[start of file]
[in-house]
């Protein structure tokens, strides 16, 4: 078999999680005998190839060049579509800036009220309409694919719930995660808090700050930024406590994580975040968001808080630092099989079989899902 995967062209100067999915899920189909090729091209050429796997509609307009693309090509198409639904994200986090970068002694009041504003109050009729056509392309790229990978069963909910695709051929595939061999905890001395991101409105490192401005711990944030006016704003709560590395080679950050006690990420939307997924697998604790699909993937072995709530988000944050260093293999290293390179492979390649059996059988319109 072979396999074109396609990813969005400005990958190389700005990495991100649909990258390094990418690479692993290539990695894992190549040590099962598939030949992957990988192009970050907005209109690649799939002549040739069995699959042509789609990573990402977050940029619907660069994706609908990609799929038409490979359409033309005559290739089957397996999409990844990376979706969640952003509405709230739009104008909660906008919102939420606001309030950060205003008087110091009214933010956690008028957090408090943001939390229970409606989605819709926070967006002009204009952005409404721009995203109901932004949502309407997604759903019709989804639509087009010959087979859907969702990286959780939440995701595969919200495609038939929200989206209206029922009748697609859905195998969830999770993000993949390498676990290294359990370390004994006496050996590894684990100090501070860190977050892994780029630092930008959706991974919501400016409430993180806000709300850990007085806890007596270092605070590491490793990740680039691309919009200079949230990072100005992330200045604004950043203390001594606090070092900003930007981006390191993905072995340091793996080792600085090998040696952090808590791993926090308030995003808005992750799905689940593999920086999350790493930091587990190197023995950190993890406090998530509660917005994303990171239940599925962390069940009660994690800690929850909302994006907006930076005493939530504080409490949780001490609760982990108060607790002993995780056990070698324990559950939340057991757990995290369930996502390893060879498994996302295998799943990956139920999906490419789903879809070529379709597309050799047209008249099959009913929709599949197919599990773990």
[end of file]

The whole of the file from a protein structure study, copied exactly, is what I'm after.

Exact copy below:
[in-house]
């Protein structure tokens, strides 16, 4: 078999999680005998190839060049579509800036009220309409694919719930995660808090700050930024406590994580975040968001808080630092099989079989899902 995967062209100067999915899920189909090729091209050429796997509609307009693309090509198409639904994200986090970068002694009041504003109050009729056509392309790229990978069963909910695709051929595939061999905890001395991101409105490192401005711990944030006016704003709560590395080679950050006690990420939307997924697998604790699909993937072995709530988000944050260093293999290293390179492979390649059996059988319109 072979396999074109396609990813969005400005990958190389700005990495991100649909990258390094990418690479692993290539990695894992190549040590099962598939030949992957990988192009970050907005209109690649799939002549040739069995699959042509789609990573990402977050940029619907660069994706609908990609799929038409490979359409033309005559290739089957397996999409990844990376979706969640952003509405709230739009104008909660906008919102939420606001309030950060205003008087110091009214933010956690008028957090408090943001939390229970409606989605819709926070967006002009204009952005409404721009995203109901932004949502309407997604759903019709989804639509087009010959087979859907969702990286959780939440995701595969919200495609038939929200989206209206029922009748697609859905195998969830999770993000993949390498676990290294359990370390004994006496050996590894684990100090501070860190977050892994780029630092930008959706991974919501400016409430993180806000709300850990007085806890007596270092605070590491490793990740680039691309919009200079949230990072100005992330200045604004950043203390001594606090070092900003930007981006390191993905072995340091793996080792600085090998040696952090808590791993926090308030995003808005992750799905689940593999920086999350790493930091587990190197023995950190993890406090998530509660917005994303990171239940599925962390069940009660994690800690929850909302994006907006930076005493939530504080409490949780001490609760982990108060607790002993995780056990070698324990559950939340057991757990995290369930996502390893060879498994996302295998799943990956139920999906490419789903879809070529379709597309050799047209008249099959009913929709599949197919599990773990």